On 2 December, six West African heads of state stood up to the IMF at a conference it organised, arguing that development will come to a standstill if the Bretton Woods institutions do not change their approach.
Interview: Nkosana Moyo
Online Exclusive: A full interview with the Vice President of the African Development Bank
Interviewed April 2009
What role do you think African governments can play in sustaining a beleaguered private sector through this downturn ?
I think we have to put on the table the fact that African governments, by and large do not have the resources that can be deployed in a similar manner to what the developed world has been doing. Putting liquidity into the system, rescuing banks: it requires resources that African governments by and large don’t have. So the mood and intervention has to be much more regulatory and fiscal.
It’s allowing space for the private sector to be nimble of foot, so to speak, and, I think, getting less heavy-handed about the regulatory framework that often governments can do. It does not require resources, it just requires a change in mindset and understanding that that space needs to be released [that will] allow the private sector to operate with much better flexibility.
I think this is the time when developing countries can be much more imaginative and creative about understanding that, rather than financial resources, they’ve got the lever of regulation. By loosening those regulations they allow more flexibility for the private sector which literally will create a different model of survival.
Do you think it’s the role of an African government to ‘pick winners’? Or should that be the job of banks and private investors ?
It should be possible at a sector level for government to recognise which areas the country will be strong at. But I think to drill down to actual specific companies within sectors is not something I personally subscribe to. I think that should be left to the private sector’s competitive dynamics, both in terms of the funding of those companies and the strategic choices and resource management of the individual players, to let that work itself out in terms of efficient allocation of resources through competitive forces.
At a sector level, a country can do that [pick winners], and the translation of that or the evidence of what it’s articulating should come through the regulatory framework and any facilitative or incentive schemes it may put at a sector level. I would dissuade governments going down to ‘pick winners’, because I don’t necessarily think that the public sector is best at doing that.
Is there a way Africa can emerge from the crisis without waiting for the West and the West’s financial institutions to be fixed first?
If I [were] responsible for an emerging economy, I would not sit and be complacent about the fact that the laxity of the regulatory framework in the financial services sector in the developed economies is where this particular phase of our challenges arose from. I would take a much more strategic position and say to myself: ‘This has created an opportunity for me to understand how better to reappraise issues like the real cost of emerging market risk.’ I think we’re coming out of a phase where the pricing of emerging market risk has been overstated and it’s been made more costly because of a perception which was not correct.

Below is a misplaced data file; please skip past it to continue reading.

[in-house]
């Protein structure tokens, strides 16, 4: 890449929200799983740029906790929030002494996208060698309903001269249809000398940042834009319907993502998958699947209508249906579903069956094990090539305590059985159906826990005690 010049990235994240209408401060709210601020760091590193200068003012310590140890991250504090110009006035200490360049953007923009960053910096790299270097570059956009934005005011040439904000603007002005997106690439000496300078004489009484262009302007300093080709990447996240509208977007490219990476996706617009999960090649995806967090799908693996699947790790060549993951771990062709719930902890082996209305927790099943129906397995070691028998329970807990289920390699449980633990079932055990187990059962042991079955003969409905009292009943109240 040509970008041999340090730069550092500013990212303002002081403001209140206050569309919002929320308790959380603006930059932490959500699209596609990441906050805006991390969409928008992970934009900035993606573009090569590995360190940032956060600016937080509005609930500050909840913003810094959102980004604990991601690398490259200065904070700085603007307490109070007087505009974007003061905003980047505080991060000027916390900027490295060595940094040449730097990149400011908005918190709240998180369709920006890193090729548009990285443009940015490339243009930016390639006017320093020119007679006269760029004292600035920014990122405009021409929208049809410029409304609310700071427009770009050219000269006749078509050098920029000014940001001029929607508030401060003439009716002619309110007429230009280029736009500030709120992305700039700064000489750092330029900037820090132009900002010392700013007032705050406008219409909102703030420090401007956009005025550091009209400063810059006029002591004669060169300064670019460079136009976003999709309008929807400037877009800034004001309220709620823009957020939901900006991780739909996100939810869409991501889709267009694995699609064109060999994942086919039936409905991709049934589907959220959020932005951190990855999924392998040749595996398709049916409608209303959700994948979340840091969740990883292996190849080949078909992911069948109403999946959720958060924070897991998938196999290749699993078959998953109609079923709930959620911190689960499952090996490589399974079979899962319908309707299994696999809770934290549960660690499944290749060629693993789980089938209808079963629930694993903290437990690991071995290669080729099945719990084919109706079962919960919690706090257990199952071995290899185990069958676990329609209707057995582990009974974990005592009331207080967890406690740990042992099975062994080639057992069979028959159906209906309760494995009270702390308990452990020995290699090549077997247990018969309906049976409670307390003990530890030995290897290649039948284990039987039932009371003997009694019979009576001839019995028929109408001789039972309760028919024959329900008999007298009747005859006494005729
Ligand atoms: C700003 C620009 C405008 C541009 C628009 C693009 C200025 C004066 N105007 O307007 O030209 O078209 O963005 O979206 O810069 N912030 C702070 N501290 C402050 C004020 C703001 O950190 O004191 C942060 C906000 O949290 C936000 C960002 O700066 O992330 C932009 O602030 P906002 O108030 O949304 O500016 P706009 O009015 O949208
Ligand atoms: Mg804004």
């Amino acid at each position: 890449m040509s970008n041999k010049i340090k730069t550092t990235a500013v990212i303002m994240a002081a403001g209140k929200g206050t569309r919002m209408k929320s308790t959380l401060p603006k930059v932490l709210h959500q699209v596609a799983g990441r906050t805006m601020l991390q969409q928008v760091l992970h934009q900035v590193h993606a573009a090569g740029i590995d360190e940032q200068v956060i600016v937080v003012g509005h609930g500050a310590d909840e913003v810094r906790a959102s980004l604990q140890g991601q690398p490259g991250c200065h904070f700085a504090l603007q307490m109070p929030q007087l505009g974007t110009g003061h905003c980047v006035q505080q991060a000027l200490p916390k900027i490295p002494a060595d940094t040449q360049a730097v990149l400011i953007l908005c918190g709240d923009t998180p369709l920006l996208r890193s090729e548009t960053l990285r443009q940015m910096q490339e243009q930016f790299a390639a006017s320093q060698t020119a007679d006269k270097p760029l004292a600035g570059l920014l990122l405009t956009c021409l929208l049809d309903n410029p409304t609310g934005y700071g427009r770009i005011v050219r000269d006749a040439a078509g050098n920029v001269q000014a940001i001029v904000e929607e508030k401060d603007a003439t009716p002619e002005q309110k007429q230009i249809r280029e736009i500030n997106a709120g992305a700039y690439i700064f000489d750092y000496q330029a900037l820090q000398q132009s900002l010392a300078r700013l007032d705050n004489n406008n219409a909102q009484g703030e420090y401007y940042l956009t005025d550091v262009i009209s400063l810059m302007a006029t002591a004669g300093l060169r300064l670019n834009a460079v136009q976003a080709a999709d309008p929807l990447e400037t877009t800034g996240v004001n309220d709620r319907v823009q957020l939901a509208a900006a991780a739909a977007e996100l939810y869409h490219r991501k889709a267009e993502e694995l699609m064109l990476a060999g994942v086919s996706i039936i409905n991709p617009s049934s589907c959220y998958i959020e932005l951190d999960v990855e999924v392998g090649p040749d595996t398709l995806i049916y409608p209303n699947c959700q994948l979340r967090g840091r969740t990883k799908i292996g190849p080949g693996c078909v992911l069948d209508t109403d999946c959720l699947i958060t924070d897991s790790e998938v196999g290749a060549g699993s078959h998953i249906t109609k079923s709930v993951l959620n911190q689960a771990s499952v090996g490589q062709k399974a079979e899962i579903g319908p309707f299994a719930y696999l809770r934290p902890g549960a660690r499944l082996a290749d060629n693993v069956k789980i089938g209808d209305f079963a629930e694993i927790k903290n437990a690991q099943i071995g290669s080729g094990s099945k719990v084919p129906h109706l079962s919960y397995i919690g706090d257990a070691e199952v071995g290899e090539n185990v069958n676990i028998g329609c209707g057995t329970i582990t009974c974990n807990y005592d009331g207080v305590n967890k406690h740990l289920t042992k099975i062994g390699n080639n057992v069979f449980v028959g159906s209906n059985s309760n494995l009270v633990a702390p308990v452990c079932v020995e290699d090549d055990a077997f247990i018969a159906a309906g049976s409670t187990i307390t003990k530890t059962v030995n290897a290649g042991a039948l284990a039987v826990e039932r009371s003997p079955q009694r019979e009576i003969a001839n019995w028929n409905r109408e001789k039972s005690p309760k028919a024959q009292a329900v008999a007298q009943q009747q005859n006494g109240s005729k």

Here there is an opportunity of repositioning that and saying: ‘You know what? The evidence at the moment points to the fact that the risk in developed economies is not as low as we thought it was; conversely, the risk in emerging economies is not as high as we thought it was.’ If I’m coming from an emerging economy perspective, I will take advantage of that, I will create transparency to articulate and make that clear, but I would also take advantage of this time of re-calibration, if you like, to do things which place me in a better light compared to developed economies, by addressing the regulatory framework that was more constrictive than it should be. I would not take a sequential approach to this. I would take a much more strategic position which says: ‘What is the opportunity space created by what’s going on?’ And I’d try to take advantage and move quite quickly and aggressively.
What are your top priorities for pulling Africa out of the crisis ?
I would say firstly, Africa needs to understand that protectionism would be the wrong response to what’s going on. Globally it’s accepted as a huge temptation, to go into a protective world again and start raising tariffs all over the place. I think Africa needs to really resist that temptation.
Africa also needs to take advantage of what is happening to create better clarity in terms of what the cost of African risk really is and therefore what are the opportunities for attracting investment resources or private resources into Africa.
I would say avoid protectionism, create visibility and clarity on the deployment of private sector resources.
The availability of public sector or donor-type resources is going to be have to be revised, and therefore the opportunity for creating an environment which is conducive for the deployment of private sector resources is now.